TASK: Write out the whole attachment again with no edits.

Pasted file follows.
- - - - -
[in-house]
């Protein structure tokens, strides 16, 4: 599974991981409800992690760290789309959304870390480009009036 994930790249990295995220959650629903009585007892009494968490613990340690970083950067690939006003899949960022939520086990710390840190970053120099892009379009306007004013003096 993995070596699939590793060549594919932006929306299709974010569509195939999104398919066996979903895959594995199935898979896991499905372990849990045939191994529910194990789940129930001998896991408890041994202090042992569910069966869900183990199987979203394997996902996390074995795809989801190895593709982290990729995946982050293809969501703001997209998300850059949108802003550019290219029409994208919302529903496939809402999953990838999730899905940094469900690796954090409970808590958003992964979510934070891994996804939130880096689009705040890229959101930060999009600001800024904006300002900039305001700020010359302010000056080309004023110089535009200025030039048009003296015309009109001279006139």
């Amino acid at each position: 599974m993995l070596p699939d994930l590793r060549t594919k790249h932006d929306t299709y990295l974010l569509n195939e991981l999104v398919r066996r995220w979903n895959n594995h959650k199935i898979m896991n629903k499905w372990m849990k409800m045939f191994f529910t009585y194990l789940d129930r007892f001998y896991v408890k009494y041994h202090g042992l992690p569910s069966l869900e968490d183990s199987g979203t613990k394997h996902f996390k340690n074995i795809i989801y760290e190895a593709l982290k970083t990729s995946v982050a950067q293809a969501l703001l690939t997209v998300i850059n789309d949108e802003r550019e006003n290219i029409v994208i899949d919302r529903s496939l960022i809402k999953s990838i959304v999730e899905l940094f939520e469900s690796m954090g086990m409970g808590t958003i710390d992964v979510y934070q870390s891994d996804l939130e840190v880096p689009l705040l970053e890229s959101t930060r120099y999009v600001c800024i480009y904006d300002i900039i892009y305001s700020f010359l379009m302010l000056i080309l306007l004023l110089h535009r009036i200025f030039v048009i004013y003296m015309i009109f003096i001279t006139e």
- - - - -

[in-house]
């Protein structure tokens, strides 16, 4: 599974991981409800992690760290789309959304870390480009009036 994930790249990295995220959650629903009585007892009494968490613990340690970083950067690939006003899949960022939520086990710390840190970053120099892009379009306007004013003096 993995070596699939590793060549594919932006929306299709974010569509195939999104398919066996979903895959594995199935898979896991499905372990849990045939191994529910194990789940129930001998896991408890041994202090042992569910069966869900183990199987979203394997996902996390074995795809989801190895593709982290990729995946982050293809969501703001997209998300850059949108802003550019290219029409994208919302529903496939809402999953990838999730899905940094469900690796954090409970808590958003992964979510934070891994996804939130880096689009705040890229959101930060999009600001800024904006300002900039305001700020010359302010000056080309004023110089535009200025030039048009003296015309009109001279006139």
């Amino acid at each position: 599974m993995l070596p699939d994930l590793r060549t594919k790249h932006d929306t299709y990295l974010l569509n195939e991981l999104v398919r066996r995220w979903n895959n594995h959650k199935i898979m896991n629903k499905w372990m849990k409800m045939f191994f529910t009585y194990l789940d129930r007892f001998y896991v408890k009494y041994h202090g042992l992690p569910s069966l869900e968490d183990s199987g979203t613990k394997h996902f996390k340690n074995i795809i989801y760290e190895a593709l982290k970083t990729s995946v982050a950067q293809a969501l703001l690939t997209v998300i850059n789309d949108e802003r550019e006003n290219i029409v994208i899949d919302r529903s496939l960022i809402k999953s990838i959304v999730e899905l940094f939520e469900s690796m954090g086990m409970g808590t958003i710390d992964v979510y934070q870390s891994d996804l939130e840190v880096p689009l705040l970053e890229s959101t930060r120099y999009v600001c800024i480009y904006d300002i900039i892009y305001s700020f010359l379009m302010l000056i080309l306007l004023l110089h535009r009036i200025f030039v048009i004013y003296m015309i009109f003096i001279t006139e």